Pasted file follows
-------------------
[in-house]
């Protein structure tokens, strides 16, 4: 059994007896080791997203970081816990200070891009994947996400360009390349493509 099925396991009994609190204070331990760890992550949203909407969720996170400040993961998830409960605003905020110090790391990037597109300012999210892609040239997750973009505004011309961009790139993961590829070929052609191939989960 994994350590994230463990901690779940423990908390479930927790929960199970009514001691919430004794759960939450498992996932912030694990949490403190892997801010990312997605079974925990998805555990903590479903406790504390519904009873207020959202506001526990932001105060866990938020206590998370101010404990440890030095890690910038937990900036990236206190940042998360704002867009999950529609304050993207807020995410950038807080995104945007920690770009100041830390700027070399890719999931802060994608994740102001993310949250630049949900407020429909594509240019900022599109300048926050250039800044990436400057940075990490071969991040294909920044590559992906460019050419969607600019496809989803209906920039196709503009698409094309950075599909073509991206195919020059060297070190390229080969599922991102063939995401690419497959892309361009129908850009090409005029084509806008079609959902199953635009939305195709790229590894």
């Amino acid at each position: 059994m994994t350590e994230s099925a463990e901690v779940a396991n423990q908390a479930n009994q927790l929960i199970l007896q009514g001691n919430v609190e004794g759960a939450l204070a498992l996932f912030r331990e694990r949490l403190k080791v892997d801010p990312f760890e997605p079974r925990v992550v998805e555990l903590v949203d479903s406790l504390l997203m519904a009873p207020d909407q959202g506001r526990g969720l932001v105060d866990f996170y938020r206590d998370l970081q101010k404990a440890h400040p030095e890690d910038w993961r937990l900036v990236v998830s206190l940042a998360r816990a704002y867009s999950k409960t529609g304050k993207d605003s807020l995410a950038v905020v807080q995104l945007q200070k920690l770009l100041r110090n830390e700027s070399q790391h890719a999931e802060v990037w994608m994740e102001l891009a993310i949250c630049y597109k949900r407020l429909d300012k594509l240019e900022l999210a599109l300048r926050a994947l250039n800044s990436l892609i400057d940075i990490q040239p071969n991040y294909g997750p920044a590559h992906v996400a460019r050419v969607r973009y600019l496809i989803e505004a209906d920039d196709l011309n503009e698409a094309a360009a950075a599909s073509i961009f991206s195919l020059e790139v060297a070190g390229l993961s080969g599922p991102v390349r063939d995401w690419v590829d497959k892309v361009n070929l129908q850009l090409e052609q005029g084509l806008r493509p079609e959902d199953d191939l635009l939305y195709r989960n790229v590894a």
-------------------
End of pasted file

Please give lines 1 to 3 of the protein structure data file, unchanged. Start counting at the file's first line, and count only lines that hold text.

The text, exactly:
[in-house]
């Protein structure tokens, strides 16, 4: 059994007896080791997203970081816990200070891009994947996400360009390349493509 099925396991009994609190204070331990760890992550949203909407969720996170400040993961998830409960605003905020110090790391990037597109300012999210892609040239997750973009505004011309961009790139993961590829070929052609191939989960 994994350590994230463990901690779940423990908390479930927790929960199970009514001691919430004794759960939450498992996932912030694990949490403190892997801010990312997605079974925990998805555990903590479903406790504390519904009873207020959202506001526990932001105060866990938020206590998370101010404990440890030095890690910038937990900036990236206190940042998360704002867009999950529609304050993207807020995410950038807080995104945007920690770009100041830390700027070399890719999931802060994608994740102001993310949250630049949900407020429909594509240019900022599109300048926050250039800044990436400057940075990490071969991040294909920044590559992906460019050419969607600019496809989803209906920039196709503009698409094309950075599909073509991206195919020059060297070190390229080969599922991102063939995401690419497959892309361009129908850009090409005029084509806008079609959902199953635009939305195709790229590894």
């Amino acid at each position: 059994m994994t350590e994230s099925a463990e901690v779940a396991n423990q908390a479930n009994q927790l929960i199970l007896q009514g001691n919430v609190e004794g759960a939450l204070a498992l996932f912030r331990e694990r949490l403190k080791v892997d801010p990312f760890e997605p079974r925990v992550v998805e555990l903590v949203d479903s406790l504390l997203m519904a009873p207020d909407q959202g506001r526990g969720l932001v105060d866990f996170y938020r206590d998370l970081q101010k404990a440890h400040p030095e890690d910038w993961r937990l900036v990236v998830s206190l940042a998360r816990a704002y867009s999950k409960t529609g304050k993207d605003s807020l995410a950038v905020v807080q995104l945007q200070k920690l770009l100041r110090n830390e700027s070399q790391h890719a999931e802060v990037w994608m994740e102001l891009a993310i949250c630049y597109k949900r407020l429909d300012k594509l240019e900022l999210a599109l300048r926050a994947l250039n800044s990436l892609i400057d940075i990490q040239p071969n991040y294909g997750p920044a590559h992906v996400a460019r050419v969607r973009y600019l496809i989803e505004a209906d920039d196709l011309n503009e698409a094309a360009a950075a599909s073509i961009f991206s195919l020059e790139v060297a070190g390229l993961s080969g599922p991102v390349r063939d995401w690419v590829d497959k892309v361009n070929l129908q850009l090409e052609q005029g084509l806008r493509p079609e959902d199953d191939l635009l939305y195709r989960n790229v590894a």